Credit: Mark Horton/WireImage

How long do you stick with a band years after you’ve released a couple masterpieces? That’s a question Weezer superfans ask themselves with each of the group’s frequent releases. The band dropped two stone-cold classics, 1994’s Weezer (Blue Album) and 1996’s Pinkerton, but they haven’t reached similar highs since. Sure, there have been stellar hits (“Beverly Hills,” “Hash Pipe”) and solid albums like 2008’s Weezer (Red Album), but nothing on the scale of the group’s mid-’90s heyday. So while the band’s tenth LP, Weezer (White Album), is leagues better than outings like 2009’s Raditude, its uneven collection of saccharine pop-punk still feels a little lacking.

Weezer’s worst moments occur when frontman Rivers Cuomo gets too bubblegum — see the 2009 single “(If You’re Wondering If I Want You To) I Want You To” — and that remains the case here. The gauzy “Wind in Our Sail” goes down like undiluted juice concentrate: Cuomo, who’s a master of offsetting sunny power chords with lyrics about romantic failures, warbles here about doing “so many great things together, together” over a plinking piano that even Owl City might call corny. “Jacked Up” sounds like a wayward alt-rock cover of Kanye West’s “Homecoming”, with Cuomo’s grating falsetto only making matters worse.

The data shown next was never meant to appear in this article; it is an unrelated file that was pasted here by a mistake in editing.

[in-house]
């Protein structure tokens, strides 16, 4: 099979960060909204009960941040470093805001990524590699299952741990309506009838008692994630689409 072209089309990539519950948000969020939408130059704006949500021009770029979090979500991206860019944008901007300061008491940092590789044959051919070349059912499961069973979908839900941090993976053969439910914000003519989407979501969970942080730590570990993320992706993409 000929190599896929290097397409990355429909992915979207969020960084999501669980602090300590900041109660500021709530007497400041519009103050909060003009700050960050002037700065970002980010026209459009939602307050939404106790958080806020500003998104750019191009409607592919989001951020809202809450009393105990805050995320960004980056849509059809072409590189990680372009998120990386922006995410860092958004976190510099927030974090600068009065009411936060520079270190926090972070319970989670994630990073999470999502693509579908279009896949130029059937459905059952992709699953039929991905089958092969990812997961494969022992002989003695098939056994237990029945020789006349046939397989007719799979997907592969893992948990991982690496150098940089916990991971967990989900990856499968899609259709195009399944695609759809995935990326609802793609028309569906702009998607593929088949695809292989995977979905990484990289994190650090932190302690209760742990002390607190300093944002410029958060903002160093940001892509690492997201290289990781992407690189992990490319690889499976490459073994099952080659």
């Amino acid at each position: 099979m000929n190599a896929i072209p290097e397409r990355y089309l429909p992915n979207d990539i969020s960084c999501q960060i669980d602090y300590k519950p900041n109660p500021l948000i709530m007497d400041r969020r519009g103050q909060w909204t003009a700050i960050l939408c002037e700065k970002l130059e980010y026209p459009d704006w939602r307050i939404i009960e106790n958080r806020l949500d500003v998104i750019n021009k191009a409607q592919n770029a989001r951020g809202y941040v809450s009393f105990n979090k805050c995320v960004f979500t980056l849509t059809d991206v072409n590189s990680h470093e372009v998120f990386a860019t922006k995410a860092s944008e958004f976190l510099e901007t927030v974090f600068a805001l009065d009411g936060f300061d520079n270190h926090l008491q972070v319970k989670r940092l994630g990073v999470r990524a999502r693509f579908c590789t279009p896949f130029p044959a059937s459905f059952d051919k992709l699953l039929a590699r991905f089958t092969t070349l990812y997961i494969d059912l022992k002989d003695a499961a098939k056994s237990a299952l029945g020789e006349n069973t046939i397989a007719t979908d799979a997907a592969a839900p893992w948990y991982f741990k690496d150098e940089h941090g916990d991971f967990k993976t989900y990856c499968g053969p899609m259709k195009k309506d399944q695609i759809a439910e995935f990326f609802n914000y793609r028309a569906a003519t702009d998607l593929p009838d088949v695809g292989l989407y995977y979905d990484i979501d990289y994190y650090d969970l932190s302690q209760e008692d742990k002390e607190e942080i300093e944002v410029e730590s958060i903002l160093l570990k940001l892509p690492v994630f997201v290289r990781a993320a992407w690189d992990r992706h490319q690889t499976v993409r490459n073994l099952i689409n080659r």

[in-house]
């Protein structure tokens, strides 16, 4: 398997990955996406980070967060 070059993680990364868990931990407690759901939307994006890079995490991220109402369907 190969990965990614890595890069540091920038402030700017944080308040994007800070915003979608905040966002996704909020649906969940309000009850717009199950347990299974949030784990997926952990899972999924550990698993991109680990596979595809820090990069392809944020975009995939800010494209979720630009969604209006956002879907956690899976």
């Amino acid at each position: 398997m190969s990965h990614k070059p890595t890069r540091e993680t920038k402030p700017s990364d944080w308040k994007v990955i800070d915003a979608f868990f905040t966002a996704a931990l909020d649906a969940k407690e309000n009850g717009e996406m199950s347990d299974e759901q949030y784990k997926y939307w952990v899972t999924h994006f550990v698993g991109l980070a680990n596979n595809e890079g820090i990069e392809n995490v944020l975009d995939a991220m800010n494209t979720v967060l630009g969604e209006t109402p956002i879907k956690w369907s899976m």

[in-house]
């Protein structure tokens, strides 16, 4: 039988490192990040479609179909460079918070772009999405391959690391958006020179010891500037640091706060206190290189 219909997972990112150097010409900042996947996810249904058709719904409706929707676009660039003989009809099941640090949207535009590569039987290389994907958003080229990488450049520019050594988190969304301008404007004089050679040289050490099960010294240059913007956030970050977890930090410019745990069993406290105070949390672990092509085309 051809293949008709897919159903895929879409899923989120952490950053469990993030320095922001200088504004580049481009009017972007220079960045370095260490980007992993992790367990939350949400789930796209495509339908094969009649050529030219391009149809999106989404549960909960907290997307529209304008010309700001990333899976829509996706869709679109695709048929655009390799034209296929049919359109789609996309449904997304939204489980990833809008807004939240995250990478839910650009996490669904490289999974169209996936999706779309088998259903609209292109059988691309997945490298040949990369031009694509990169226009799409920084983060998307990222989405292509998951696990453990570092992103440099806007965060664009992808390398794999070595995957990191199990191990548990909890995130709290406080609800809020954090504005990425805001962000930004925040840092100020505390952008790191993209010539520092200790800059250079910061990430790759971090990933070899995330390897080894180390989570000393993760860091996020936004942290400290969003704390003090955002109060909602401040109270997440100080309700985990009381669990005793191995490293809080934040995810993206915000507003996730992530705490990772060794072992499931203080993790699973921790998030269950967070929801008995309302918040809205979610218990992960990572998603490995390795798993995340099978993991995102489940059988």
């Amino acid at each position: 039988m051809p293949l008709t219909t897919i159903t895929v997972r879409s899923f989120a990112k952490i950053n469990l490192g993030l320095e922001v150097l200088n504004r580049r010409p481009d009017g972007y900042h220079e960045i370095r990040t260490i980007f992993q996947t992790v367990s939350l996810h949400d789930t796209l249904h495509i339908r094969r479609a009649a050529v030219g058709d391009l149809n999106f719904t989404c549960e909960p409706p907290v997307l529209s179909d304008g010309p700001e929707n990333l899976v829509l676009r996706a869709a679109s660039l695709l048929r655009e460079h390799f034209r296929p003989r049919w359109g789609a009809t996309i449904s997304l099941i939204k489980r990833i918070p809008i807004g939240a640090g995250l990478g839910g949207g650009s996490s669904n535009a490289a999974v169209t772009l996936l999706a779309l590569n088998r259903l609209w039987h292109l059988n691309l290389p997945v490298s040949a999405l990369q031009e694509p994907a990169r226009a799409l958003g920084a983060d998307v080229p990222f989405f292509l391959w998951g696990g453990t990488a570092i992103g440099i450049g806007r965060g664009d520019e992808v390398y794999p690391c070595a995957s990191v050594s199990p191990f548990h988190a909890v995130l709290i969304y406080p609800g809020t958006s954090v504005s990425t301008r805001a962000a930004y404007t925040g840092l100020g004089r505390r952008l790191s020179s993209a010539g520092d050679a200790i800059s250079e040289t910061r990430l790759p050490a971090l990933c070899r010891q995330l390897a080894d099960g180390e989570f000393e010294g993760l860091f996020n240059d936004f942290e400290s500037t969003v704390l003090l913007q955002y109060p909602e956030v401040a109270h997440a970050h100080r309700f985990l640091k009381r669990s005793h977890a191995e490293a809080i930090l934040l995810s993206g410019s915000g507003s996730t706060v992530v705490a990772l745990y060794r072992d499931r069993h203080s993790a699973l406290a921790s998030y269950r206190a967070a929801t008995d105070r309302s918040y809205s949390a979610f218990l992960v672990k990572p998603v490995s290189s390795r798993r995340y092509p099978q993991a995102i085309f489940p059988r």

But, as with many of Weezer’s more recent albums, there are enough flashes of zany excellence to keep things interesting. The swaggering “Thank God For Girls” combines the record’s best riff with Cuomo’s trademark romantic longing (“I’m so glad I got a girl to think of / Even though she isn’t mine”) and hilarious self-deprecation (“Looking at the underwear page of the Sears catalog like when I was 14”). “King of the World” is Weezer’s best outsider singalong since “Beverly Hills” and “L.A. Girlz” is the most Blue Album-worthy piece of pop-punk the band has recorded in years. Together with the tear-jerking closer “Endless Bummer,” these highlights make White Album another Weezer record with a few contenders for a killer playlist—and it also offers a glimmer of hope that yet another masterpiece is within their reach.